Validation of the Cybersecurity Curriculum Assessment

Geoffrey L. Herman
Severns Teaching Associate Professor
Department of Computer Science
University of Illinois at Urbana-Champaign

Joint work with Alan T. Sherman, Linda Oliva, Peter Peterson, Shan Huang, and Enis Golaszewski. This work earned the designation of one of the best papers in the Computing Education Research Track at the 2023 SIGCSE Technical Symposium ( )

12:00pm (noon) – 1pm
Friday, February 3, 2023
Remotely via WebEx:
Recording of Talk


Since 2015, the Cybersecurity Assessment Tools (CATS) project has been developing two research instruments to measure how well students learn cybersecurity concepts: the Cybersecurity Concept Inventory (CCI) and the Cybersecurity Curriculum Assessment (CCA). The CCI measures student conceptual knowledge after a first course in cybersecurity, whereas the CCA measures student knowledge after a full curriculum on cybersecurity. In this talk, we will discuss our development process of both assessment tools. We will discuss how we identified the critical subset of cybersecurity topics to include on the assessments and how we constructed the items on the assessment. We will then focus on our administration of the CCA to 193 students from seven colleges and universities across the United States. We present qualitative and statistical evidence for why the CCA can be validly used for measuring student knowledge of cybersecurity. In particular, we will show how items on the CCA identify common student misconceptions and how the CCA is the most informative assessment tool developed by computing education researchers.

About the Speaker:

Dr. Geoffrey L. Herman is the Severns Teaching Associate Professor in the Department of Computer Science at the University of Illinois at Urbana-Champaign. He was the 2020 recipient of the IEEE Education Society Mac Van Valkenburg Early Career Teaching Award and the 2022 recipient of the Scott H. Fisher Computer Science Teaching Award. He helped found the Grainger College of Engineering’s Strategic Instructional Innovations Program, which has been empowering faculty innovation in teaching for over ten years and has provided seed funding that has led to several millions of dollars in external grant funding and hundreds of research papers. His research focuses on how students learn engineering and computing concepts and studying processes for creating systemic change in how engineering and computer science are taught in college settings. His research on student misconceptions in programming was awarded the best paper in the first 50 years of the ACM Special Interest Group, Computer Science Education.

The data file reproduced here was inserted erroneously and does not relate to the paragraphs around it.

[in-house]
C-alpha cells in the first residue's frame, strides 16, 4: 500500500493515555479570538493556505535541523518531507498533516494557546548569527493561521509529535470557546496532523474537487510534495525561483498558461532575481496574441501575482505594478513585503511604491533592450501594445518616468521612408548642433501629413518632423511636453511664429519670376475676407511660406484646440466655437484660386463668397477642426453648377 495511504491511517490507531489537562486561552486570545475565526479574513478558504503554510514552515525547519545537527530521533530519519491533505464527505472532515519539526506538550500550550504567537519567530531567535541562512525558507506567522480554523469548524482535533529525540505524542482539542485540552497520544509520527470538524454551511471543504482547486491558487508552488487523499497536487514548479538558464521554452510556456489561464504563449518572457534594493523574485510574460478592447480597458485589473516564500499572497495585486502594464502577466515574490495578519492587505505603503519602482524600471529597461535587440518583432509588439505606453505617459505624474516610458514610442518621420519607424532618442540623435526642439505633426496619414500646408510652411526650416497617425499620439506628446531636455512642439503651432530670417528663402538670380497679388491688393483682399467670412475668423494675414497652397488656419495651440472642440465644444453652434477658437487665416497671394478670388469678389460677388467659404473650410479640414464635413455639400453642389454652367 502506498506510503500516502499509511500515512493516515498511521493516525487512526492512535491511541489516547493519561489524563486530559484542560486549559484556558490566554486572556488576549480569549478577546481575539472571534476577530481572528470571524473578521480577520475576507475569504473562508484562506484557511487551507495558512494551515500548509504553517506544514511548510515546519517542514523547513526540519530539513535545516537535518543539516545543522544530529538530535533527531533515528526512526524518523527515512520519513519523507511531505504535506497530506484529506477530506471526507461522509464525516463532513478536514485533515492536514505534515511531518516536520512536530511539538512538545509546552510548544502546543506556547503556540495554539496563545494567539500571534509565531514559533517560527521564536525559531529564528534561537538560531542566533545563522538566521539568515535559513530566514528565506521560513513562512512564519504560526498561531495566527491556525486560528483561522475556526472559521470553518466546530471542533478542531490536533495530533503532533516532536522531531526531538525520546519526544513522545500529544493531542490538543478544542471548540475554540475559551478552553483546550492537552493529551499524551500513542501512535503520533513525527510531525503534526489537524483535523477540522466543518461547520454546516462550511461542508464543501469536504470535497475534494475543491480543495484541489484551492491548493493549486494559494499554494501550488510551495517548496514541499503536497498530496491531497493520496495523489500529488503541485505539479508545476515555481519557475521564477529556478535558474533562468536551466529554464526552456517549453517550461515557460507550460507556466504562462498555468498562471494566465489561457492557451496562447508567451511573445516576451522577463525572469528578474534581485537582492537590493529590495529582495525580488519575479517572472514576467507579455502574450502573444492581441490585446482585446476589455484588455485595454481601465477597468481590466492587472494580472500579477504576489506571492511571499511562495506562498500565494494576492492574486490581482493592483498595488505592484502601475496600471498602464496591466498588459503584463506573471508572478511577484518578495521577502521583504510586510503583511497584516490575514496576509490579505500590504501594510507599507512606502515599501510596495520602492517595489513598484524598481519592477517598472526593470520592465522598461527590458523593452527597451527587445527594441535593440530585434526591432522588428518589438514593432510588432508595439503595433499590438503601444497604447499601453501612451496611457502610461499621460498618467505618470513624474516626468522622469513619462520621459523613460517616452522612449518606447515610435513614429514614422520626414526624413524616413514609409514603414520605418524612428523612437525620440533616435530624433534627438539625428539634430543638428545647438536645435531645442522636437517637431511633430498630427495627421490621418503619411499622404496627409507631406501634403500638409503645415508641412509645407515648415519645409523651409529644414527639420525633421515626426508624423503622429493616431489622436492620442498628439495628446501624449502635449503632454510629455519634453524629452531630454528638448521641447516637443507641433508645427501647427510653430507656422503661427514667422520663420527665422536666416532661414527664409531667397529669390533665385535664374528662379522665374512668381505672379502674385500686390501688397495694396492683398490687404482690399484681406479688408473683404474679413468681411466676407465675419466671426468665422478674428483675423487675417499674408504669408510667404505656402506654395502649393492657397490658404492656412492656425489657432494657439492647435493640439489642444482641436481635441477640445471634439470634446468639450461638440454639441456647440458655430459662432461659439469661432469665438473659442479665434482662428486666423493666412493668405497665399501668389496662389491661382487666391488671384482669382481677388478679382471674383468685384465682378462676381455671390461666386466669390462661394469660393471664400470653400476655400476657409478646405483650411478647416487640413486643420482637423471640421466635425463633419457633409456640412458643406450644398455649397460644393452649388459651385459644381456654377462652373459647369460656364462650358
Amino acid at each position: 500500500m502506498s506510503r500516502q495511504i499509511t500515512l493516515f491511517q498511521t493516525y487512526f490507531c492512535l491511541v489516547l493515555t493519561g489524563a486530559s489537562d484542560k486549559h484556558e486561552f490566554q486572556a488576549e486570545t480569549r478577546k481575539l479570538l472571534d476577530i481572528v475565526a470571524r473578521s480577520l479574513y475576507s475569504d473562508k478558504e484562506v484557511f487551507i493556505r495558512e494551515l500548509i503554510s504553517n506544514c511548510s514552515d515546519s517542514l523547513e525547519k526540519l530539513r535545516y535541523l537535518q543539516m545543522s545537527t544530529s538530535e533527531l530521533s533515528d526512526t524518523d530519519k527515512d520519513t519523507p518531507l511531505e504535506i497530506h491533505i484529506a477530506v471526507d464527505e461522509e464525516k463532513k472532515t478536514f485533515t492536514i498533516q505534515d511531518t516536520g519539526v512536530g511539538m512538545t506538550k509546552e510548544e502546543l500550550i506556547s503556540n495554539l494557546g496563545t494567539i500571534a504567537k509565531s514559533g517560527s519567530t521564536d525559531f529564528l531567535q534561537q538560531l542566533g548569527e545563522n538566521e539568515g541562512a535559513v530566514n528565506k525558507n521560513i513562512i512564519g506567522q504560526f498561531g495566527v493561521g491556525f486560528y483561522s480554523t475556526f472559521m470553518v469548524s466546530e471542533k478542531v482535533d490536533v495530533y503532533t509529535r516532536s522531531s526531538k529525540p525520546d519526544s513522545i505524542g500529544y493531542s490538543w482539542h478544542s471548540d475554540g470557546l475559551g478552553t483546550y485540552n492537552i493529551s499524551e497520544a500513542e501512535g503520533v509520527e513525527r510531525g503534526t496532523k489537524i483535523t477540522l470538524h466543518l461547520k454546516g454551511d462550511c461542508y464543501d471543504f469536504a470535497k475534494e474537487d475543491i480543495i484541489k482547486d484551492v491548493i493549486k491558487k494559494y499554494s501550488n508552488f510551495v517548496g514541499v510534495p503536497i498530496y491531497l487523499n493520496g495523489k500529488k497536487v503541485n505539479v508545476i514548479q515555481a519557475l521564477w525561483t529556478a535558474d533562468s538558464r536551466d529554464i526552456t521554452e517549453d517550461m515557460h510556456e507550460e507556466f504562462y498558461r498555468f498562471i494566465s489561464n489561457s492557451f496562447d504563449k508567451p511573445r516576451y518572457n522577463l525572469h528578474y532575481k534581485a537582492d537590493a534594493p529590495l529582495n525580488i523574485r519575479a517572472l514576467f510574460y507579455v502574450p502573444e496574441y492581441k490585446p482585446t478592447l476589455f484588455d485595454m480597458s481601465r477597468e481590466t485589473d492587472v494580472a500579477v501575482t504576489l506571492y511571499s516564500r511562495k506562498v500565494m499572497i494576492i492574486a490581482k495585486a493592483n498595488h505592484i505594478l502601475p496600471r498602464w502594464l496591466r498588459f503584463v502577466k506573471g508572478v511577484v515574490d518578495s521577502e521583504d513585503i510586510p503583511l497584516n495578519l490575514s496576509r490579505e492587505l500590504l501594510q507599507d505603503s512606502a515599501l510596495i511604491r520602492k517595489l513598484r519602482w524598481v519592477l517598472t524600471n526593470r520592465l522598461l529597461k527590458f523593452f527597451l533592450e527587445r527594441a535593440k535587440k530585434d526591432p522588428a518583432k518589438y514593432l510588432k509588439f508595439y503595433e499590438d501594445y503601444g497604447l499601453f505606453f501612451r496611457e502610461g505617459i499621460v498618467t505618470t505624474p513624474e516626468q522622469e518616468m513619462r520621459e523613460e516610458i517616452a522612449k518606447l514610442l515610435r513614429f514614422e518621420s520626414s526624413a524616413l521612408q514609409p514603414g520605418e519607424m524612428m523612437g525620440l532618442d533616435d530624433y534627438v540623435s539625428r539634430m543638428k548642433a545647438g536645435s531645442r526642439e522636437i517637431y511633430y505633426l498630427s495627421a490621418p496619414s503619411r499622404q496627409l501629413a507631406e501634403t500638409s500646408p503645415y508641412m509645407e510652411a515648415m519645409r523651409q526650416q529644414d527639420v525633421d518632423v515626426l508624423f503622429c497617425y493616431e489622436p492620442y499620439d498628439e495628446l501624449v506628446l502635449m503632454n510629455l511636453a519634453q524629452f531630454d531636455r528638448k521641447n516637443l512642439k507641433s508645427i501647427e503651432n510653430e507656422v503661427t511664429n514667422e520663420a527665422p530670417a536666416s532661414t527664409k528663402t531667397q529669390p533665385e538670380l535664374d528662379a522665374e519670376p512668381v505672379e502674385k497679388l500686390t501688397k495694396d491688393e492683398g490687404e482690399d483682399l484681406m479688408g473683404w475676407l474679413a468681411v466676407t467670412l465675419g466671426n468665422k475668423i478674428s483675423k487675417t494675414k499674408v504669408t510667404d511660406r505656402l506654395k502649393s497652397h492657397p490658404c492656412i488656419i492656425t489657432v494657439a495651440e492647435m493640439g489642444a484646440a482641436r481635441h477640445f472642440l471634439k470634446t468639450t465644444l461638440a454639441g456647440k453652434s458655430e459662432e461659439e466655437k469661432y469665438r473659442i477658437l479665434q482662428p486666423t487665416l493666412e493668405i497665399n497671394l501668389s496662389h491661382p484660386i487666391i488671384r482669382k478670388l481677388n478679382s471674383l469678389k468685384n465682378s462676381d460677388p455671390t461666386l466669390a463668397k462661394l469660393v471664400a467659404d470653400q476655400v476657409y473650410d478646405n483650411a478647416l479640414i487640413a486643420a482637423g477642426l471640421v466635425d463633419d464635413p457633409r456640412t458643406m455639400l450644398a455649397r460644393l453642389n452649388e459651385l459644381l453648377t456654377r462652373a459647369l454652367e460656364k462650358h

Alan T. Sherman,

Upcoming CDL Meetings:

  • February 17, Andrea Ferketich (UMBC), Security of Cyberphysical Systems in UMBC’s ILSB
  • March 3, Enis Goleszewski (UMBC), Channel binding in FIDO should not be optional
  • March 17, no CDL talk (ACM SIGSCE)
  • March 31 – Speaker TBD
  • April 14 – Speaker TBD
  • April 28 – Speaker TBD
  • May 12 – Speaker TBD
  • March 20-24, UMBC spring break. May 5, CSEE Research Day (Library 7 th floor)

Support for this event was provided in part by the National Science Foundation under SFS grant DGE-1753681.

The UMBC Cyber Defense Lab meets biweekly Fridays 12-1 pm. All meetings are open to the public.